• Hallaq, Wael B.A History of Islamic Legal Theories: An Introduction to Sunnī Uṣūl al-Fiqh. Cambridge, 1997. Provides detailed information on the evolution of the fatwā within Sunnī legal theory.
    • Qaraḍāwī, Yūsuf al-. Al-fatwā bayna al-inḍibāt wa l-tasayyub. Cairo, 1988. Modern restatement of traditional discussions about the rules and etiquette of writing a fatwā. The author provides a comprehensive summary of the legal theory of fatwā and a good introduction to some problems in its modern practice. Shaykh Qaradāwīʾs numerous fatwās, along with decrees issued by selected other religious authorities, are available in English at: www.islamonline.net/-livefatwa/english/select.asp.
    • Qasimi, Muhammad Jamal al-Din al-. Al-fatwā fi-al-Islam. Beirut, 1986. Excellent summary of the adāb al-muftī literature dealing with the rules and regulations of writing a fatwā and qualifications of a muftī.
    • Schacht, Joseph. An Introduction to Islamic Law. Oxford, 1964. Concise introduction to the nature of the institution of fatwā.
    • Tyan, Émile. “Fatwā.” In Encyclopaedia of Islam, new ed., vol. 2, p. 866. Leiden, 1960–. Short discussion of the concept and history of the subject, particularly with reference to modern developments.
    • Tyan, Émile. Histoire de l’organisation judiciare en pays d’Islam. 2d ed.Leiden, 1960. Excellent review of the history of the institution, and of the discussion of the qualifications, method, and technique of fatwā in Islamic literature.

    Muhammad Khalid Masud Updated by Joseph A. Kéchichian

    Process and Function

    Delivered by a muftī under the form of an answer to a question, a fatwā is a considered opinion embodying a particular interpretation of the sharīʿah (Islamic law). A key legal-religious institution, dispensing fatwās has flourished across time and place in Muslim societies from early in the Islamic era to the present day, contributing fundamentally to the continuing dynamism of the law and to the regulation of local practices. As a category of legal specialization, however, the issuing of fatwās is less familiar than judging. Fatwās are similar to the opinions of Roman jurisconsults and to the responsa of Jewish scholars. Compared with the court judgments of their colleagues, the Muslim qāḍīs (judges), fatwās have a distinct type of authority. In terms of technical status, judgments are “creative” or resourceful acts while fatwās are “informational”; judgments thus are binding and enforceable while muftīs ʿ opinions are purely advisory. Yet, in the absence of a conception of precedent formation in connection with sharīʿah court rulings, the authority of judgments tended to remain narrowly specific, pertaining only to particular cases. The weight of fatwās, by contrast, was general, potentially extending to all similar configurations of fact across vastly different cultures and societies. Judgments were entered into court registers but were not otherwise reported or published, while fatwās by noted muftīs were apt to be collected, circulated, and cited both by recipients and issuers.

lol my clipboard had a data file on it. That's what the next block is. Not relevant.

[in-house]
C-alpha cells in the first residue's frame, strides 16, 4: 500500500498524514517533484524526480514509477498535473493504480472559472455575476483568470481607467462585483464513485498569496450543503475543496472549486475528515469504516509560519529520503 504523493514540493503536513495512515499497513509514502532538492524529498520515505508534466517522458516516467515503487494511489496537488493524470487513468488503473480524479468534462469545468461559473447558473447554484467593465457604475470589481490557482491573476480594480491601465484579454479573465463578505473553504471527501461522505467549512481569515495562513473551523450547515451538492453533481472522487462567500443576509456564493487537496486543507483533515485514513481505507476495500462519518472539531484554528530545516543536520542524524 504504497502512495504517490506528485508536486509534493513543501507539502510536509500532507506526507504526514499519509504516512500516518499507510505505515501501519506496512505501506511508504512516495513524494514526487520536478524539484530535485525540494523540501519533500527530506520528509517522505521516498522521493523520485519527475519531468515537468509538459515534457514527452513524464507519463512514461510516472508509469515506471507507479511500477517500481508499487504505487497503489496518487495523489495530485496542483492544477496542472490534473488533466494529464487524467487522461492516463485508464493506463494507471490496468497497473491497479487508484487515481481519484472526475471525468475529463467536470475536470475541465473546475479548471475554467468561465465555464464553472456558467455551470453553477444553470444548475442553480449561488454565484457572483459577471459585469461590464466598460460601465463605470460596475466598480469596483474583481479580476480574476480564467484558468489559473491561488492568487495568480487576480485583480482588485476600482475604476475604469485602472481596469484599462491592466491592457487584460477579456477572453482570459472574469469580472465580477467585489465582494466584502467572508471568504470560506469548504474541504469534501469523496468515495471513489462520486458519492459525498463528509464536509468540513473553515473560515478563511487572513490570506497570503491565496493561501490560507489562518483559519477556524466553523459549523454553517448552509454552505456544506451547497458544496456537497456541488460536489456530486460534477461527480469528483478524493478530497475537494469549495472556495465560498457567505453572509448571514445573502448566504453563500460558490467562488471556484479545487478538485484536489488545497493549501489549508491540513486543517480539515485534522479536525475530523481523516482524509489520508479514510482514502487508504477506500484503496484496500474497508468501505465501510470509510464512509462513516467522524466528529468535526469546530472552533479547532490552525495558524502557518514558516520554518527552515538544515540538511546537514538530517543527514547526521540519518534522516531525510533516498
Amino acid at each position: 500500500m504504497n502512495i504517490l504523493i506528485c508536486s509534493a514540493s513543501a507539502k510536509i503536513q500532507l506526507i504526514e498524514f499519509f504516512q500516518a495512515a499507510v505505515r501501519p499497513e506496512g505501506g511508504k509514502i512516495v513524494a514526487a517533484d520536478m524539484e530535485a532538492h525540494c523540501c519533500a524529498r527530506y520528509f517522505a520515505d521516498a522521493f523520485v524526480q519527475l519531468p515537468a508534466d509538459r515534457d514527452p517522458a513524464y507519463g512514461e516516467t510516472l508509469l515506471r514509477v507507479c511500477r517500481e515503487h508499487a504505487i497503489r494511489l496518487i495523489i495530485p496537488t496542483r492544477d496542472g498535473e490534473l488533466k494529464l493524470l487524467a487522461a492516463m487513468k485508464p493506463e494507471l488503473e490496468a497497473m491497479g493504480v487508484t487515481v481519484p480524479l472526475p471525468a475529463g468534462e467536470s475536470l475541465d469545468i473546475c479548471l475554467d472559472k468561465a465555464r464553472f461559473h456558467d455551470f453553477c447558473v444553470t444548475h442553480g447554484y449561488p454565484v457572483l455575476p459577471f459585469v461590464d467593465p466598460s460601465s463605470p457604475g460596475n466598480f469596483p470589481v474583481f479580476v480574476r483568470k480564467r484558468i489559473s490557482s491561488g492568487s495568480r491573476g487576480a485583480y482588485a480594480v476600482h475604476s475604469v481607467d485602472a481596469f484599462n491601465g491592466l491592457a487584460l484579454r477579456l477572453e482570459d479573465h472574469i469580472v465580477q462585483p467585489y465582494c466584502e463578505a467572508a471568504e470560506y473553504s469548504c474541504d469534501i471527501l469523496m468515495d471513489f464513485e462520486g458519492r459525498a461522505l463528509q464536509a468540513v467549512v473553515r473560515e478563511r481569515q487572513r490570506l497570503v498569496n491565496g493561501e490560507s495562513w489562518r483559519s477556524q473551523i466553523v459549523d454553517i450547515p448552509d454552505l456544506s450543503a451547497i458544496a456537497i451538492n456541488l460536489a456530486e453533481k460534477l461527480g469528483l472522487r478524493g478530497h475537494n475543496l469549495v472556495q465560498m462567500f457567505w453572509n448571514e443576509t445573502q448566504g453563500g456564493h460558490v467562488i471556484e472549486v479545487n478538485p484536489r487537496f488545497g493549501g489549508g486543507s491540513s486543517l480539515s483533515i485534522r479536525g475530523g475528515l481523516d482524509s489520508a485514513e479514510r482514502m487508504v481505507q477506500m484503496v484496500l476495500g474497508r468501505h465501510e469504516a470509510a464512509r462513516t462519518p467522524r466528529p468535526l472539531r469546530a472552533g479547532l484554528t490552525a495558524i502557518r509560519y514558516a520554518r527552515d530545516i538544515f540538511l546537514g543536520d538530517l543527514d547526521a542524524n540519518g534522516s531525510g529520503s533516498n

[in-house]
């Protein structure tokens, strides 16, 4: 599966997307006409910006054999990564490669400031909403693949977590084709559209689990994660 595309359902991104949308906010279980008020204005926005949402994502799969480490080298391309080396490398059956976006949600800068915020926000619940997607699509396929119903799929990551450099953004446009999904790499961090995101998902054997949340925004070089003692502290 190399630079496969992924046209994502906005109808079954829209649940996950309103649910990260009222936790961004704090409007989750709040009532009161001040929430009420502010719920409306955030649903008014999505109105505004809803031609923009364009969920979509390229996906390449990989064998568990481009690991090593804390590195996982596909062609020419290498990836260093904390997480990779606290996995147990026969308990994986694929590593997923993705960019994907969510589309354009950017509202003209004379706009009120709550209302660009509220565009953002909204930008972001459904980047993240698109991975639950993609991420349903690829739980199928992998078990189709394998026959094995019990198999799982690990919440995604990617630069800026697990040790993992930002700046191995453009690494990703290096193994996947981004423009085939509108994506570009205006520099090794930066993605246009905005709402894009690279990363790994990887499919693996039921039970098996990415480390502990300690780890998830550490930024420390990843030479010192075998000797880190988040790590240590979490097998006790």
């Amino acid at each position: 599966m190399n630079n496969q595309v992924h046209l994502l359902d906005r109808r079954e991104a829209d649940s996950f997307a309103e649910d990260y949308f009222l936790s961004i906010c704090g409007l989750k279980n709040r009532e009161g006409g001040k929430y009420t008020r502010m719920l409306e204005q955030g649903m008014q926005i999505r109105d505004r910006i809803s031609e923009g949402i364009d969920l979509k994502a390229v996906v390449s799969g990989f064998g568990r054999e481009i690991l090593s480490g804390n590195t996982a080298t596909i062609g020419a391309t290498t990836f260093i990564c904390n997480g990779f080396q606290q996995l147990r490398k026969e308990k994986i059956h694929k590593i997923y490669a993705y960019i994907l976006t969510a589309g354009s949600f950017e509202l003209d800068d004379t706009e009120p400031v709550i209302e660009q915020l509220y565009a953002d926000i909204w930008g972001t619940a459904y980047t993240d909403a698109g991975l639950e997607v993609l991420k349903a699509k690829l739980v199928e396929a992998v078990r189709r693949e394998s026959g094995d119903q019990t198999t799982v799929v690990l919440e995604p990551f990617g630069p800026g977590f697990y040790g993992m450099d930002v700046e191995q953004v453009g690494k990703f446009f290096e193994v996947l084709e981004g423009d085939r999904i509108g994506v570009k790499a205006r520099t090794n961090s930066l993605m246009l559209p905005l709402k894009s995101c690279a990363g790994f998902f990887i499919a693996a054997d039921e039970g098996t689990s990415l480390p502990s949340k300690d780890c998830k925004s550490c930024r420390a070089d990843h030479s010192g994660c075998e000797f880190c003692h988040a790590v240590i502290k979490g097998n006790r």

Because fatwās were delivered by muftīs—likely to be private scholars in most instances—they did not carry the imprimatur of judges, almost always public figures. In the practical world of sharīʿah application, especially before the rise of nation-state legal institutions, the work of muftīs complemented that of the court judges, and in many instances there were formal ties between muftīs and courts. The two roles were always distinct, however. While judges heard opposed claims and evidence from pairs of adversaries and then handed down a ruling, the interpretive interchange that resulted in the delivery of a fatwā was of a different character. Muftīs responded to individual questioners, who typically posed their questions voluntarily and often in private because of the sensitive nature of their queries. Unlike court judges, who were investigators of evidential fact, muftīs took the configurations of fact presented in questions as given. Both judges and muftīs are sharīʿah interpreters, but their interpretive acts have differing points of departure. While a judge 's interpretive work is directed to understanding evidential forms such as testimony, acknowledgment, and oath, that of the muftī seeks out indications in the textual sources of the law, including the Qurʿān and the sunnah (traditions of the Prophet).